Page:1965 FBI monograph on Nation of Islam.djvu/100

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When a member is "brought up on charges," he is given a trial, some-
times before a regular temple meeting, sometimes before only the temple officials. The penalty of the guilty depends upon the nature of the charge and varies considerably among temples. For a minor violation, a member may be suspended from all temple activity for a period from 30 to 90 days; or, if the charge is more serious, he may be suspended for one to five years.

A suspended member is not permitted to associate with other members or take part in any temple activities. Upon completion of his sentence, the member who shows the proper respect and promises to obey henceforth all Muslim rules is permitted to return to the organization. One member, although suspended for a year for having an affair with a woman other than his wife, took steps to ensure that he would be able to return at the completion of his sentence. He continued his regular monetary contributions and sent numerous recruits to his temple.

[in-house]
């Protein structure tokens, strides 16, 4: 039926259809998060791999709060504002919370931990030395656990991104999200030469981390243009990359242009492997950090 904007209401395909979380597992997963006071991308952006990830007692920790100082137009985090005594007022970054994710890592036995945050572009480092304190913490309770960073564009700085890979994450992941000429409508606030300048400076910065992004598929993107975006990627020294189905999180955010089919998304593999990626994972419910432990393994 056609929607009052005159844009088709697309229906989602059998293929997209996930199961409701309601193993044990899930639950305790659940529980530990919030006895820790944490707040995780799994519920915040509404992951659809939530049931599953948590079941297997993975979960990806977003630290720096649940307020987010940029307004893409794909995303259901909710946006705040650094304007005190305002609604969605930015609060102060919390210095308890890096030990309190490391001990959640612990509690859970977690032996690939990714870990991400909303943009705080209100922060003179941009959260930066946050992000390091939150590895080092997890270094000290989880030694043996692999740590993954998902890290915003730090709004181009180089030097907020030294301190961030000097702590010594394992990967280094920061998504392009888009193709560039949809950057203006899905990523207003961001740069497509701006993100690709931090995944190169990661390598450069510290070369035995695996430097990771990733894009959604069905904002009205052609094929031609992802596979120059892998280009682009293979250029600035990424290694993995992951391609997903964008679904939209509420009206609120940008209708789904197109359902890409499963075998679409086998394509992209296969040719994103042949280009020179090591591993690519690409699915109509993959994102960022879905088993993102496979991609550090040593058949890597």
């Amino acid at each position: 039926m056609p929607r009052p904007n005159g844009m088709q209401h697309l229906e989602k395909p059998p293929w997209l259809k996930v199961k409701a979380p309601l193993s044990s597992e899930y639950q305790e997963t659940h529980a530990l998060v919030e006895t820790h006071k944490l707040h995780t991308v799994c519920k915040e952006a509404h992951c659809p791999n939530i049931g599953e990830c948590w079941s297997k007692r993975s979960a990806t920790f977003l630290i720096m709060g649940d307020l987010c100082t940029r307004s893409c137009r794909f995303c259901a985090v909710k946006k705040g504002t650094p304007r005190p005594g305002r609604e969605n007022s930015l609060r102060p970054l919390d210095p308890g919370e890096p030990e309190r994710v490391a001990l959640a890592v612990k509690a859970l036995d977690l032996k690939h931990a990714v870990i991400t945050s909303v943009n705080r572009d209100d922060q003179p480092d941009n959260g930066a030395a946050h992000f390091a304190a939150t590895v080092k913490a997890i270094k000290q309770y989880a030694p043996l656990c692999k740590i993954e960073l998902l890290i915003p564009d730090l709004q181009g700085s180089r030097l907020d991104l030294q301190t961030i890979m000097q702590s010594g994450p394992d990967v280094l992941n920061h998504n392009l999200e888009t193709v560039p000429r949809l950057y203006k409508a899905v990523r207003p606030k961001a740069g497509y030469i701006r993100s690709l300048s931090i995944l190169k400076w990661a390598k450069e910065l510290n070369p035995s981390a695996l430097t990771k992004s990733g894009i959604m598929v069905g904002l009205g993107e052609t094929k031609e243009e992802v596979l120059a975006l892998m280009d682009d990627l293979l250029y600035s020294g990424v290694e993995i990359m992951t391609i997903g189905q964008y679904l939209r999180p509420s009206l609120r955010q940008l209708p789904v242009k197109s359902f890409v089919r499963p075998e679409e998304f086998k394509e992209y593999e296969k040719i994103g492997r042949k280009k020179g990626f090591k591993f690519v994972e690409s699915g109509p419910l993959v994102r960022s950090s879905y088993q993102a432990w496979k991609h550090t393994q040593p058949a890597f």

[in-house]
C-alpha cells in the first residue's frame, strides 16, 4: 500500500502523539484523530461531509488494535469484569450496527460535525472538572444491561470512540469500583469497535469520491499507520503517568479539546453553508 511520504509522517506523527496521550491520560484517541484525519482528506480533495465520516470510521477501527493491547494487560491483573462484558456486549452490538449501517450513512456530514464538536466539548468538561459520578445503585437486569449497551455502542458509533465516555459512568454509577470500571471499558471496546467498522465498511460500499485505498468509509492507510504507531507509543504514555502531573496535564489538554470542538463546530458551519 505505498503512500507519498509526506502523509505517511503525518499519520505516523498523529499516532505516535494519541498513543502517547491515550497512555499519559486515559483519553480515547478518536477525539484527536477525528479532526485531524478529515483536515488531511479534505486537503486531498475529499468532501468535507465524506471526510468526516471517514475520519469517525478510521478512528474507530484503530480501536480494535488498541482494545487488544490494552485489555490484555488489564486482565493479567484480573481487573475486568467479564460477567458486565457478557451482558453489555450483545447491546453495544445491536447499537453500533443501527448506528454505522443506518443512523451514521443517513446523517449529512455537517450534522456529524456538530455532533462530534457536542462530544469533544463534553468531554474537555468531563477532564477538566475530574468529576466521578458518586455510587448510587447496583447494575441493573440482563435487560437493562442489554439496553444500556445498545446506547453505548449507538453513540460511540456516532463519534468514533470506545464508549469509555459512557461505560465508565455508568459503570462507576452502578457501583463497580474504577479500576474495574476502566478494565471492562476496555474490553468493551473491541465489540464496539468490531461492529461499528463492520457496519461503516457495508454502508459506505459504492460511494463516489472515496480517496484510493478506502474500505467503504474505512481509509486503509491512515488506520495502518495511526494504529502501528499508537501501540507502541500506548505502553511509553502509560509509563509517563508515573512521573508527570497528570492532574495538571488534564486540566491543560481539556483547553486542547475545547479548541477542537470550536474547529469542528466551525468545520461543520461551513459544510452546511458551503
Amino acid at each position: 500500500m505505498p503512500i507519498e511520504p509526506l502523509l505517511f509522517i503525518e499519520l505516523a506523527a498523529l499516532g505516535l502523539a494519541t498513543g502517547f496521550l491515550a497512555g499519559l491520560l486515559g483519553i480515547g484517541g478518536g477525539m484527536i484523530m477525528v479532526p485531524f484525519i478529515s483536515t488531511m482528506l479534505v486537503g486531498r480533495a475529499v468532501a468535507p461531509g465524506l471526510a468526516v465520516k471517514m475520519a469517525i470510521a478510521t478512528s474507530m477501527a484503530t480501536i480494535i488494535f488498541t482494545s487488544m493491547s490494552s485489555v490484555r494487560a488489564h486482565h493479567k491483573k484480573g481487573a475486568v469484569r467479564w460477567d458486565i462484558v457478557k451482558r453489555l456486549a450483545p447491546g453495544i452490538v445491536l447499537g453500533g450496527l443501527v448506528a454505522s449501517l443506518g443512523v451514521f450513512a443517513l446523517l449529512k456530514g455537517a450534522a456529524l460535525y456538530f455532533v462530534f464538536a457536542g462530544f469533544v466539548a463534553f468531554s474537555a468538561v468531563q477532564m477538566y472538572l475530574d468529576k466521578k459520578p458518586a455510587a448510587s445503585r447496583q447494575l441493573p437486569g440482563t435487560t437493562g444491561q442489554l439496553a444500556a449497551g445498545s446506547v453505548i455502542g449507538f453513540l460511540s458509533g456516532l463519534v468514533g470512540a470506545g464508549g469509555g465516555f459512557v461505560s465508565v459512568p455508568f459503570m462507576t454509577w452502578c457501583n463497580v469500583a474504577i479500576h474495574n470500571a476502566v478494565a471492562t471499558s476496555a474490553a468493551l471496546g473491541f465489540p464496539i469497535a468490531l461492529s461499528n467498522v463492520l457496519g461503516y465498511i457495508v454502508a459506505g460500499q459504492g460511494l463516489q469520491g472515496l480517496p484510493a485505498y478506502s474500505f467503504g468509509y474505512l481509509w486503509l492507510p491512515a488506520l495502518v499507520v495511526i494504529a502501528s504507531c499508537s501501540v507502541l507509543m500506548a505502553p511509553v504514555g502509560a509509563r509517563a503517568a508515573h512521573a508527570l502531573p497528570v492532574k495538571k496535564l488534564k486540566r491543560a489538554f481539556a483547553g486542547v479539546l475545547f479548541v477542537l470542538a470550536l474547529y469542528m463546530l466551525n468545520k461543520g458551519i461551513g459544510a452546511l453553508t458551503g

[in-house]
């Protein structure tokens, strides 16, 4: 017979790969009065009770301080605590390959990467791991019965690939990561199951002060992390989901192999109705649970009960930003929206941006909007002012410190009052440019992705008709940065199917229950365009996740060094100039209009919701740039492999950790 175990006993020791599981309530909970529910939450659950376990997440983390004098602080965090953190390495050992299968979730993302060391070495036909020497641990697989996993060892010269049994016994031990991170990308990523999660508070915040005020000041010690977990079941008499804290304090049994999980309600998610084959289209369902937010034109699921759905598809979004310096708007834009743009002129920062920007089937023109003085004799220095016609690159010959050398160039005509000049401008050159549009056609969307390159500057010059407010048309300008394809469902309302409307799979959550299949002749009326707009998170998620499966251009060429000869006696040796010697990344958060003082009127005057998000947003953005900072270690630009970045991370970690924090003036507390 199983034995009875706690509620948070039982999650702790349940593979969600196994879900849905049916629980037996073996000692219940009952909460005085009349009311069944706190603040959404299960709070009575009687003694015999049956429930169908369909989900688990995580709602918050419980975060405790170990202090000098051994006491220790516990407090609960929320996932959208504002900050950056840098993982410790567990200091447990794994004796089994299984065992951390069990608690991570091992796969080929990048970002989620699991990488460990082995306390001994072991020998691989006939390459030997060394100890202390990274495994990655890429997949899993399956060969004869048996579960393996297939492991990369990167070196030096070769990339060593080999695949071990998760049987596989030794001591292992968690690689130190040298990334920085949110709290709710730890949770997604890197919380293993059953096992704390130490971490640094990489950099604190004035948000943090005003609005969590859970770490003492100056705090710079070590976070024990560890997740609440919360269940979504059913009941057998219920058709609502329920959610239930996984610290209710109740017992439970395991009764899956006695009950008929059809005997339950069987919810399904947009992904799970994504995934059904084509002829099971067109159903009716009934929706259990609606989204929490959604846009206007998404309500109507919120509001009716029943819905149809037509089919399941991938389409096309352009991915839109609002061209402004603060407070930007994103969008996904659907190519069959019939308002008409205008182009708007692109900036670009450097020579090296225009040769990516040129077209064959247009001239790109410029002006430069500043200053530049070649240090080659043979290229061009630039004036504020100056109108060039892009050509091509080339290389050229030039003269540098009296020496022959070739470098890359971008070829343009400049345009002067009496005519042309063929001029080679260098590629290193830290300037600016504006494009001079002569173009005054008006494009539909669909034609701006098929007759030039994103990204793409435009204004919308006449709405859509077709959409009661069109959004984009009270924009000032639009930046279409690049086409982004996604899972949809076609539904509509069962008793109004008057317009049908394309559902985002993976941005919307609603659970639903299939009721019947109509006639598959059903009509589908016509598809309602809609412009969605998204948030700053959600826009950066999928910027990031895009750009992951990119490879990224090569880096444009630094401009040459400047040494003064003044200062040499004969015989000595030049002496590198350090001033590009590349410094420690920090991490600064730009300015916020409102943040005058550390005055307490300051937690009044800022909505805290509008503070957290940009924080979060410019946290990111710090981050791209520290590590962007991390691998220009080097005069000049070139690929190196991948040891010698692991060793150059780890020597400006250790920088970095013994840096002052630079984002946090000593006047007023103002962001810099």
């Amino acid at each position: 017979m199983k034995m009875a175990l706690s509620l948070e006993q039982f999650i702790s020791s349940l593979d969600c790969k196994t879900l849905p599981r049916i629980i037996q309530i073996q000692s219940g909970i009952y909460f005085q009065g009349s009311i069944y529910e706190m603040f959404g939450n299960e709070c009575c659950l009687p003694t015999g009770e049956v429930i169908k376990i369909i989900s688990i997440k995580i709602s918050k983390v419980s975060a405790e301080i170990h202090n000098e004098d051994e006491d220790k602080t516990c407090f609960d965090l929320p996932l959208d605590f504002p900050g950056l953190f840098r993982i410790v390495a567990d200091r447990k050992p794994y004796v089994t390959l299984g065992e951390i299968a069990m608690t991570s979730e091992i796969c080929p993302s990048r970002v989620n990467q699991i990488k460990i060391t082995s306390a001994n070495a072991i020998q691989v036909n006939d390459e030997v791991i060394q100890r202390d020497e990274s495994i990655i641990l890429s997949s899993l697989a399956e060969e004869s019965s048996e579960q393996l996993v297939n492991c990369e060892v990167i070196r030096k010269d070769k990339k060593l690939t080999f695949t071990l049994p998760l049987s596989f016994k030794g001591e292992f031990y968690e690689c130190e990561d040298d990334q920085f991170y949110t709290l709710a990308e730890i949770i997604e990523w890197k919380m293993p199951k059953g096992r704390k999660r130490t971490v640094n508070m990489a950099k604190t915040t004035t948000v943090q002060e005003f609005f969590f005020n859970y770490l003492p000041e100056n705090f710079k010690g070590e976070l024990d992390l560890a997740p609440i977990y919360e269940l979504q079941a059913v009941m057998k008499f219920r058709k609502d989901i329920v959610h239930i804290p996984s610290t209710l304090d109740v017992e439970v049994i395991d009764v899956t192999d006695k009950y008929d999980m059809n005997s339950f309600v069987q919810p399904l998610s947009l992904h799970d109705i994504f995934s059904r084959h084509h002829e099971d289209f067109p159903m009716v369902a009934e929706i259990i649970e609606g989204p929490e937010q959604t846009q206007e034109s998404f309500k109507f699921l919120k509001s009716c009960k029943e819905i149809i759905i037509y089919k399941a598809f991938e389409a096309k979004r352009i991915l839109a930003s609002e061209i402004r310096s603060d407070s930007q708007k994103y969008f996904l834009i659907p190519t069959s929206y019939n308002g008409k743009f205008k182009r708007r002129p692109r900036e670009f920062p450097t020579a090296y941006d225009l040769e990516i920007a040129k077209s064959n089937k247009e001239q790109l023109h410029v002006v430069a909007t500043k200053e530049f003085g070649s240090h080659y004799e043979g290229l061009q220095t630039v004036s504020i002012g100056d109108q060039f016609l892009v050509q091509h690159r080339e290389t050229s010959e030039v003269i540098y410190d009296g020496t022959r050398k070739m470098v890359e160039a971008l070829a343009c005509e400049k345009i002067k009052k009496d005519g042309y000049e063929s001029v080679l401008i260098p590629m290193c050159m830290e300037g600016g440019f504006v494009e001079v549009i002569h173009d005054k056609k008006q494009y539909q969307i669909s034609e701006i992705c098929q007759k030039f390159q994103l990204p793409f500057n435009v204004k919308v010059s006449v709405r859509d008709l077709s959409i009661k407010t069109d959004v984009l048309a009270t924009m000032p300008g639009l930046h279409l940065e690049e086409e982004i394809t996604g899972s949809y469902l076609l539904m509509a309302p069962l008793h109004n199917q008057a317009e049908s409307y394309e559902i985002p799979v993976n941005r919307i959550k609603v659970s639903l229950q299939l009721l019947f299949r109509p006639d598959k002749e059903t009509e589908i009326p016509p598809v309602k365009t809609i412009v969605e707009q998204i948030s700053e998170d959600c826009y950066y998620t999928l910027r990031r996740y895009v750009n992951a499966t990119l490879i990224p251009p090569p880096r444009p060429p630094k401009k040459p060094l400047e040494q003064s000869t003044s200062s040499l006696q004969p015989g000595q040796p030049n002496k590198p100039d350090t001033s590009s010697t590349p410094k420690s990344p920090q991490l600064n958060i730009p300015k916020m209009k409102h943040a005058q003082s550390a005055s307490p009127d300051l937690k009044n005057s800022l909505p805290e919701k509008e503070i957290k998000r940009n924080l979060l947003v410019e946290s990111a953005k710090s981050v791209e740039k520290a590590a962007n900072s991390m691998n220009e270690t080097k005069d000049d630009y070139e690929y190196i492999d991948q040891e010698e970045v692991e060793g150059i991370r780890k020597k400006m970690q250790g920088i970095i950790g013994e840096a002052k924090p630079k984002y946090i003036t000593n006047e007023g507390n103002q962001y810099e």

Except in certain isolated cases, the most severe penalty meted to violators of cult rules has been permanent expulsion from the cult. During the past year, however, the rise of dissidence among members influenced by the expelled leaders—Malcolm X, 
—has led to the cult's resorting to violent measures to punish those who have been slandering "the Messenger" and questioning his claim to be the last Apostle of Allah.

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